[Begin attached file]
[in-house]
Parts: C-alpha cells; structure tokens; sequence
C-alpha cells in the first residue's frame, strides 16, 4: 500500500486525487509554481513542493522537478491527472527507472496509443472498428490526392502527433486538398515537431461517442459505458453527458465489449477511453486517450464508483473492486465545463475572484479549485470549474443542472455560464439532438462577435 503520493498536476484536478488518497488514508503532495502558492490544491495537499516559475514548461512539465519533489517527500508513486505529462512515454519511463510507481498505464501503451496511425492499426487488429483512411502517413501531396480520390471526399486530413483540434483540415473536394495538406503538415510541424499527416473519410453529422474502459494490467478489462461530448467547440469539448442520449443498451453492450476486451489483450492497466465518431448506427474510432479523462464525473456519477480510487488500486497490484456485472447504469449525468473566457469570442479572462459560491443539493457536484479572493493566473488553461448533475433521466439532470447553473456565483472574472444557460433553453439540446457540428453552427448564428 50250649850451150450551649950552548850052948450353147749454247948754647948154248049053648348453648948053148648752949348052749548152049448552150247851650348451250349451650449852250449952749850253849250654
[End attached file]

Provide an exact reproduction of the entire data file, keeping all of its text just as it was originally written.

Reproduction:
[in-house]
Parts: C-alpha cells; structure tokens; sequence
C-alpha cells in the first residue's frame, strides 16, 4: 500500500486525487509554481513542493522537478491527472527507472496509443472498428490526392502527433486538398515537431461517442459505458453527458465489449477511453486517450464508483473492486465545463475572484479549485470549474443542472455560464439532438462577435 503520493498536476484536478488518497488514508503532495502558492490544491495537499516559475514548461512539465519533489517527500508513486505529462512515454519511463510507481498505464501503451496511425492499426487488429483512411502517413501531396480520390471526399486530413483540434483540415473536394495538406503538415510541424499527416473519410453529422474502459494490467478489462461530448467547440469539448442520449443498451453492450476486451489483450492497466465518431448506427474510432479523462464525473456519477480510487488500486497490484456485472447504469449525468473566457469570442479572462459560491443539493457536484479572493493566473488553461448533475433521466439532470447553473456565483472574472444557460433553453439540446457540428453552427448564428 50250649850451150450551649950552548850052948450353147749454247948754647948154248049053648348453648948053148648752949348052749548152049448552150247851650348451250349451650449852250449952749850253849250654